Publications

Low Carbon Transport on the Move Conference Report

20 August 2015

Hosted by the US Studies Centre in partnership with the NSW Government, the conference brought together experts from the US and Australia from the military, business, government and the scientific communities to address the progress being made towards delivering sustainable alternatives to fossil fuels to the transportation market. Read report

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Beyond food - the rise of the bioeconomy

31 July 2015

Director of the US Studies Centre's Alternative Transport Fuels Initiative Dr Susan Pond contributed a short article for a report on Australia’s Agricultural Future by the Australian Council of Learned Academies. Pond wrote about the increasingly important role of agriculture for the production of building blocks for renewable chemicals, materials and fuels. Read article

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Soil security for a competitive agricultural future

31 July 2015

Director of the US Studies Centre's Soil Carbon Initiative Andrea Koch contributed a short article about soil security for a report on Australia’s Agricultural Future by the Australian Council of Learned Academies. Read article

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How digital infrastructure can substitute for physical infrastructure

14 July 2015

Today digital technology is viewed as additive to the physical world: something that enhances but does not replace the use of physical infrastructure. However, this paper by Hugh Bradlow and Arjun Jayachandra, presented at the Low Carbon Transport on the Move Conference in May 2015, discusses the next wave of digital technology adoption that can potentially be substitutive for physical infrastructure. In particular, the authors examine the impact of emerging information and communications technologies on the demand for roads over the next three to four decades. Read report

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2014 Annual Report

12 June 2015

Read about the Centre's 2014 achievements in our Annual Report. Read report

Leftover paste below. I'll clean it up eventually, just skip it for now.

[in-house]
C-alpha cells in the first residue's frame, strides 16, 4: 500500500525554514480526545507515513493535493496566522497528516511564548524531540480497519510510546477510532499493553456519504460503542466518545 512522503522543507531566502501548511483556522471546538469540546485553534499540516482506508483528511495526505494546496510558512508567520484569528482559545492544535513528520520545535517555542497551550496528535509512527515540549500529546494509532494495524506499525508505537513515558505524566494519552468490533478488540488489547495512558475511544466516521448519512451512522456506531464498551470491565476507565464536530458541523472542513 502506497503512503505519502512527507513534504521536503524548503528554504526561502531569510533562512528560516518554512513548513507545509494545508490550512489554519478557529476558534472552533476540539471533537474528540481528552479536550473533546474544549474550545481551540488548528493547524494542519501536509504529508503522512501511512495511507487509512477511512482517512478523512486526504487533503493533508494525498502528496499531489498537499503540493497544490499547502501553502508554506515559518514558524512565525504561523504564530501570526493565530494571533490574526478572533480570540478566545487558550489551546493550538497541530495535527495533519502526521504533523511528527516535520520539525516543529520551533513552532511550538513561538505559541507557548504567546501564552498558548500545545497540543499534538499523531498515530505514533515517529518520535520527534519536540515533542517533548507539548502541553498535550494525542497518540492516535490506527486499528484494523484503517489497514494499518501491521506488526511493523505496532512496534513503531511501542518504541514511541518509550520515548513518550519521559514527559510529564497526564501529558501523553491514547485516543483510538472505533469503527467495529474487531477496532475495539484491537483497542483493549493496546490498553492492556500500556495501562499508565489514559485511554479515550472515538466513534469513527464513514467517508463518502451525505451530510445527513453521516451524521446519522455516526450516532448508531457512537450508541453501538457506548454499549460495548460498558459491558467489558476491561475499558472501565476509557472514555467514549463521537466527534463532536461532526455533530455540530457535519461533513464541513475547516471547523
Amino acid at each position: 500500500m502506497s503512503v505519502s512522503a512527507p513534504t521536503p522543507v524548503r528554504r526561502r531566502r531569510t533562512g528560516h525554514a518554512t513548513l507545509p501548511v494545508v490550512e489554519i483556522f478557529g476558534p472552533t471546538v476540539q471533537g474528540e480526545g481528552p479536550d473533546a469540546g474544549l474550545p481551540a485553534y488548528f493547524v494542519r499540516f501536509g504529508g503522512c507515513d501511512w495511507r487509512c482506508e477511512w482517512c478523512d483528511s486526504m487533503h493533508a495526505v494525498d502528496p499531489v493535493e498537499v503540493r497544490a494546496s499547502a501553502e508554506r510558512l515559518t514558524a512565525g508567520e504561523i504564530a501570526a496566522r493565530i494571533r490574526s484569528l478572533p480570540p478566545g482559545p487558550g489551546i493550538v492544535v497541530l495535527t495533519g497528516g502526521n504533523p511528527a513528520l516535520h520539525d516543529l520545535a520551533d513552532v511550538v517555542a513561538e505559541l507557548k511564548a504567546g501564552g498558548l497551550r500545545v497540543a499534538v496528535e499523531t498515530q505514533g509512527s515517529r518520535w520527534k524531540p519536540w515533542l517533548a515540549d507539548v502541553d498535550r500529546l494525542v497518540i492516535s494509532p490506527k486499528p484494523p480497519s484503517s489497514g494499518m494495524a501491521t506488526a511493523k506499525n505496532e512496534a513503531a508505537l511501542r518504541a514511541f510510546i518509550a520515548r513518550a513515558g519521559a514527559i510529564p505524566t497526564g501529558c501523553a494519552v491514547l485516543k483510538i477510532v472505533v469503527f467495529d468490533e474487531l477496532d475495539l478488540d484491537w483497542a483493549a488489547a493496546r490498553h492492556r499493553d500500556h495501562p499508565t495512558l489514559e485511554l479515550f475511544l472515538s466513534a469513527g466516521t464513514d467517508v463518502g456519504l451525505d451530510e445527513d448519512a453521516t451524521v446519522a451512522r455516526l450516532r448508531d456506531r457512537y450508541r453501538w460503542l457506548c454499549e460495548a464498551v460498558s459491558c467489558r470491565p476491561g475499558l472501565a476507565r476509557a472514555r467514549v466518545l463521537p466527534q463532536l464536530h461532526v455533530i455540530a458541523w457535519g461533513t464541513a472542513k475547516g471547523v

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Free-Trafe Ideology and Transatlantic Abolitionism: A Historiography

4 June 2015

This essay by Marc-William Palen seeks to trace the many—and often conflicting—economic ideological interpretations of the transatlantic abolitionist impulse. In particular, it explores the contested relationship between free-trade ideology and transatlantic abolitionism, and highlights the understudied influence of Victorian free-trade ideology within the American abolitionist movement. By bringing together historiographical controversies from the American and British side, the essay calls into question long-standing conceptions regarding the relationship between free trade and abolitionism, and suggests new avenues for research. Read article

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Monitor Soil Degradation or Triage for Soil Security? An Australian Challenge

29 April 2015

In this issue of SustainabilityAndrea Koch, Adrian Chappell, Michael Eyres and Edward Scott propose the adoption of a triaging approach to soil degradation using the soil security framework, to prioritise treatment plans that engage science and agriculture to develop practices that simultaneously increase productivity and improve soil condition. They argue that this will provide a public policy platform for efficient allocation of public and private resources to secure Australia’s soil resource. Read article

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Australia Matters for America

24 March 2015

The Australia Matters for America/America Matters for Australia report is part of the Asia Matters for America initiative at the East-West Center in Washington. This edition was produced in partnership with the United States Studies Centre at the University of Sydney and the Perth USAsia Centre at the University of Western Australia. Read online

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Book Review: Sino–US Relations and the Role of Emotion in State Action

3 February 2015

PhD candidate David Howell reviews Sino–US Relations and the Role of Emotion in State Action: Understanding Post–Cold War Crisis Interactions by Taryn Shepperd. Read review

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The Imperialism of Economic Nationalism, 1890–1913

13 January 2015

by Marc-William Palen

Debunking the common laissez-faire myth surrounding turn-of-the-century American foreign relations allows for a reconceptualisation of American imperialism from 1890 to 1913. The Republican Party, the party of protectionism, found itself riven by internal disagreements over the future of the protectionist system and US imperial expansion. From within Republican protectionist ranks arose a progressive wing that increasingly looked beyond the home market for the country’s growing American agricultural and manufacturing surpluses. They did so against staunch anti-imperial opposition not only from American free-trade independents, but also from the Republican Party’s isolationist home-market protectionists, who yet feared or disdained foreign markets and colonial acquisitions. These progressive Republican proponents of empire combined coercive trade reciprocity with protectionism—an expansive closed door—and worked hard to extend American imperial power through informal means of high tariff walls, closed US-controlled markets, and retaliatory reciprocity if possible, by formal annexation and military interventionism when necessary. The American Empire thus arose owing to the imperialism of economic nationalism, not the imperialism of free trade. Read article

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